Before the slashing talons of A Nightmare on Elm Street and the spectral smirk of the Scream series, Wes Craven first brought dread to suburban America in his magnificently appalling directorial debut, The Last House on the Left. Kicking off the director’s troubling inquiries into broken-mirror family doppelgangers, the film mercilessly chronicles the fate of two young women captured by a gang of monstrous maniacs, a gory ordeal answered by equally bloody retribution once the criminals unknowingly seek refuge with the family of one of their victims. Based on The Virgin Spring, but exchanging Ingmar Bergman’s classical compositions for purposefully debased, all-pervasive trauma, this remains a draining, lacerating experience. Croce

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Hour of the Wolf

40. Hour of the Wolf (1968)

A harrowing, hallucinatory portrait of the fracturing relationship between a difficult artist, Johan (Max von Sydow), and his supportive, long-suffering wife (Liv Ullmann), Ingmar Bergman’s Hour of the Wolf anticipates the stark-raving-mad surrealism of Darren Aronofsky’s mother! by nearly 50 years. But where Aronofsky’s film inflated this theme into portentous all-purpose allegory, Bergman explores it with typically uncompromising psychological insight, burrowing deep into the couple’s terrifying folie à deux. Filmed by Sven Nykvist in starkly luminescent black and white, Hour of the Wolf is filled with some of the strangest and most indelible images of Bergman’s career, such as a man walking on the ceiling of a small room, and a woman peeling off her own face. But the film’s most haunting moment may be its quietest: Johan staring at his watch with an expression of complete desolation, illustrating how immensely long a minute can feel for a man who has lost all hope. Watson


The Wicker Man

39. The Wicker Man (1973)

A film that’s become synonymous with British horror, The Wicker Man follows a conservative Christian policeman (Edward Woodward) seeking a missing girl on a Hebridean island inhabited by pagans. The first half has an (intentional) air of the faintly ridiculous about it, embodied equally by Christopher Lee’s gloriously campy portrayal of the cult’s leader and the life-on-the-island sequences that are Pythonesque in their absurdist look at culture clash. But the film’s impish wit and soft, Arcadian glow belie its cruel streak. The gathering clouds of unease building into a shocking third act that’s aesthetically and structurally reminiscent of the end of Nicolas Roeg’s Don’t Look Now, possibly the highest praise one can give to the conclusion of a horror film. Das


Dead Ringers

38. Dead Ringers (1988)

In one grave, inevitable climatic gesture, Dead Ringers simultaneously brought director David Cronenberg’s initial phase to a close and his body-horror predilections to a logical plateau. Following a series of increasingly gruesome films pitting natural order against the outgrowths of the mind and flesh alike, Dead Ringers deconstructed at an uncomfortably intimate level the psychosexual intrigue between a pair of fraternal gynecologists and a genetically unique actress as they plunge into a moral gray area of drug abuse and professional malpractice. Sure, not the stuff of traditional horror, but in the hands of Cronenberg, one of the most macabre, haunting films of the 1980s. Cronk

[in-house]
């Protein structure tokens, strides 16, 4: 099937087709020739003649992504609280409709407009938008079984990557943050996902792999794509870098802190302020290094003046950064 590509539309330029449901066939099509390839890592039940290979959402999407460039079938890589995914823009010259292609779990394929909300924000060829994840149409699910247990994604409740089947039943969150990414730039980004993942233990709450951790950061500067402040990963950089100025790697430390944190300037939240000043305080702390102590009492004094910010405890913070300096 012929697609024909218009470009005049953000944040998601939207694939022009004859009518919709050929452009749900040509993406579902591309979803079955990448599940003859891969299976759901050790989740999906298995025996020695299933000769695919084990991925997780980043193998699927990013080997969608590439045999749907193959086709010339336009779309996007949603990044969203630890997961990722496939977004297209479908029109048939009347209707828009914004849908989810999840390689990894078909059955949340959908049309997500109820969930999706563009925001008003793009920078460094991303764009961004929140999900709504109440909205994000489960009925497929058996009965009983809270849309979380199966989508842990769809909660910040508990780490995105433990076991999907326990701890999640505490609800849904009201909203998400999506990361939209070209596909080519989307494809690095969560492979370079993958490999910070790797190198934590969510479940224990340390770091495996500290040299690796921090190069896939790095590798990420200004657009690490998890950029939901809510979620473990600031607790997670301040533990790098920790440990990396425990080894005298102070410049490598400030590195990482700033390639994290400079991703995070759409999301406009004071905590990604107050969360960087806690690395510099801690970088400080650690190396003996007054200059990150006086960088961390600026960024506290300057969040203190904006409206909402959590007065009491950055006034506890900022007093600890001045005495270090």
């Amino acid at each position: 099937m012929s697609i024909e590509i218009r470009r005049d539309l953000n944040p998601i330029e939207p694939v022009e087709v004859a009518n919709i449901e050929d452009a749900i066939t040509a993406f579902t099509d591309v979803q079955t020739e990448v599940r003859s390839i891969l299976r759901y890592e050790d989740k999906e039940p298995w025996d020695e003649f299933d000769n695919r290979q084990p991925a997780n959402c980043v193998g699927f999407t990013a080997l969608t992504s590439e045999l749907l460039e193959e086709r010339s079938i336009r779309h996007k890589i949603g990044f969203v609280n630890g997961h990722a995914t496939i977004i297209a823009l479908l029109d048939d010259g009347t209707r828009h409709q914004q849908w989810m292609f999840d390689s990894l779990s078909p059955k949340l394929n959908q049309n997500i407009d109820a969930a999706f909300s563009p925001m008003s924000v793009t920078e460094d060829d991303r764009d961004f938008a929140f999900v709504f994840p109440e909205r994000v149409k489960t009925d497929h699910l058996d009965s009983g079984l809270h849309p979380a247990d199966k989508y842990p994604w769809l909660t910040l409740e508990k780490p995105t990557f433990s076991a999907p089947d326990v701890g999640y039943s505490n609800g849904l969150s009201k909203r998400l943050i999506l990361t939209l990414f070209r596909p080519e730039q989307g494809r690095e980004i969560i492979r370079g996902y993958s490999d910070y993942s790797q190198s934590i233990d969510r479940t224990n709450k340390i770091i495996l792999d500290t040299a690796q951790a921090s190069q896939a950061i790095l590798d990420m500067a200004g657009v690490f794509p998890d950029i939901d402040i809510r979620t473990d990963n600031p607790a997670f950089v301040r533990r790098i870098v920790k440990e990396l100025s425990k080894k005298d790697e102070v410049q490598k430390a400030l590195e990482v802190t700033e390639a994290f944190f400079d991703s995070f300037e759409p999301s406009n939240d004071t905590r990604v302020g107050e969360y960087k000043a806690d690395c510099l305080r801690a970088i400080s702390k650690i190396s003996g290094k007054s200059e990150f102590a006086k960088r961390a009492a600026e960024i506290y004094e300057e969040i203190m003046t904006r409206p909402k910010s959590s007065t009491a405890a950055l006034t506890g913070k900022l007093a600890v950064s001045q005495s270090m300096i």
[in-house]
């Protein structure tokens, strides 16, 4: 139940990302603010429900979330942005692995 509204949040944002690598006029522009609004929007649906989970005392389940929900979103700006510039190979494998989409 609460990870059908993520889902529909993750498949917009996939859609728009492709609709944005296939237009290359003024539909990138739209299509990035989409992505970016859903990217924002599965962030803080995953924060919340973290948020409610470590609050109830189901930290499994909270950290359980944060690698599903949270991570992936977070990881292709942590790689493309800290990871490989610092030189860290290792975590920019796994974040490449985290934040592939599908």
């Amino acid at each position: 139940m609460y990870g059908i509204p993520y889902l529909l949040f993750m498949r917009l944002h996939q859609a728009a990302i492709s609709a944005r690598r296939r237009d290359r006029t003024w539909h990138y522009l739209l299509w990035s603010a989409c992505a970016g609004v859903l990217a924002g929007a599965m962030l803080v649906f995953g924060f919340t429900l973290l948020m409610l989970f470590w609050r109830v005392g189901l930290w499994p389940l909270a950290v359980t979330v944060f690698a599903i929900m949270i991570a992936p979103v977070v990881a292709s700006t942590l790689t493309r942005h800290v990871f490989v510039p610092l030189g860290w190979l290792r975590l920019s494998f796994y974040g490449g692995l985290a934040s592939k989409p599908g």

The Evil Dead II

37. Evil Dead II (1987)

Sam Raimi pioneered the splatstick genre with this upmarket sequel. Effectively remaking the first Evil Dead film with a bigger budget and tongue planted firmly in cheek, Raimi tosses loony Lovecraft references, sight gags worthy of the Three Stooges, and even the stray surreal non sequitur (like a roomful of revoltingly animated objects) into his pop-cultural Cuisinart and somehow still finds time to tear through the woods with his camera precariously mounted on a two-by-four. Seismic shifts in tone extend to Bruce Campbell’s Ash, depicted this time out as more akin to a rubber-faced action hero (complete with strap-on chainsaw and holstered 12-gauge) than the first film’s hapless victim. Wilkins

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Don’t Look Now

36. Don’t Look Now (1973)

Don’t Look Now is driven by a crushing sense of emotional desolation. The phrase “psychic thriller,” which was used to market the film, is technically true, but misleading, given that psychics are normally used by directors as springboards for action set pieces or as agents for ushering forth the explicit arrival of ghosts. There are certainly ghosts in Don’t Look Now, and maybe even the kind that populate traditional horror stories, but the prevailing specters here are those that people come to know through disappointment or tragedy as allusions to things lost or desired, which have a way of suddenly opening mental portals to the past, and, in the case of this film and quite a bit of supernatural fiction, the future. Don’t Look Now suggests a ghost story that Faulkner may have written, as it offers characters who’re at the mercy of their streams of consciousness. There’s barely a present tense here at all, as it’s swallowed up by what’s already happened and what will happen. Bowen